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Time Warner CEO Sees Firm as a Major Internet Force

April 15, 1999|ELIZABETH JENSEN | TIMES STAFF WRITER

NEW YORK — Time Warner Inc. has what it takes to be a big Internet player and doesn't need to sell a stake in its Net holdings to get those assets recognized by Wall Street, Chief Executive Gerald M. Levin said Wednesday.

Levin downplayed the possibility of the company spinning off a piece of its Internet holdings, as many other companies are doing, to try to cash in on the stock market's enthusiasm for anything online: "I'm not ruling out some public piece of paper, but there's no compulsion to do that." He later added during a briefing with reporters on first-quarter earnings, "I believe if you want to play the Internet, you ought to be buying Time Warner stock."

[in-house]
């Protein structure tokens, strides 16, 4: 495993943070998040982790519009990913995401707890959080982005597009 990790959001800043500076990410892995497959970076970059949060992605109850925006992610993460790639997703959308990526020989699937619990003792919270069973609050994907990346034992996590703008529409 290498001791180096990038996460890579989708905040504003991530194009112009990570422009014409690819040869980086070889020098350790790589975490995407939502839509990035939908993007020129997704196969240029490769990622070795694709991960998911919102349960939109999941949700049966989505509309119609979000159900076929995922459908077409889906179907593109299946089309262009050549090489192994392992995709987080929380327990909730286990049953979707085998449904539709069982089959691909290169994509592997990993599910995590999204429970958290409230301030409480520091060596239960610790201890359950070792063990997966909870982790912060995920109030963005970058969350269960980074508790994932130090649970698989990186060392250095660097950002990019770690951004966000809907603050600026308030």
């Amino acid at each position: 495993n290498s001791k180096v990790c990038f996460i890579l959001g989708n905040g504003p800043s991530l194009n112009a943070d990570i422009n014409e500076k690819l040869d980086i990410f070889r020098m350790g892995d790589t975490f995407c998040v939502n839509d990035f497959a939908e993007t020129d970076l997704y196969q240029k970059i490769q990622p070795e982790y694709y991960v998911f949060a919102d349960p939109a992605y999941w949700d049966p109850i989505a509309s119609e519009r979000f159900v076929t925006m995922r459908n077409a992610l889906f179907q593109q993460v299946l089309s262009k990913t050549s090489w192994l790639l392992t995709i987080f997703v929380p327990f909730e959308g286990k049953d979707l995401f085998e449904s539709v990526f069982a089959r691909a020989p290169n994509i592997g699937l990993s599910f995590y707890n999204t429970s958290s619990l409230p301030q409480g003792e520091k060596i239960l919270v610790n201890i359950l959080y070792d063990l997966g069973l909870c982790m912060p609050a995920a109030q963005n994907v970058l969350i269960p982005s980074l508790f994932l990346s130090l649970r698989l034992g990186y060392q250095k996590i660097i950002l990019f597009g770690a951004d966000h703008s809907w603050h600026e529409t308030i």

Time Warner--whose holdings include cable networks and cable systems, movie and television production, magazines and music--doesn't need to make any major online acquisitions because it already has many of the assets needed for strength, including strong content, promotional ability and distribution, Levin said. Other companies, he added, have realized that and are approaching Time Warner about possible partnerships.

Levin said Time Warner will move increasingly to aggregate its Internet content offerings under five "hubs" that correspond to its diverse media holdings.

Those hubs--which will share infrastructure features such as commerce, search engines and e-mail--are business, news, female-oriented lifestyle issues, sports and entertainment. Thus, a consumer drawn to the Internet while watching the company's CNN cable network could easily find information from sister publications Fortune or Money, as well as a central place to check a personal portfolio or buy stocks.

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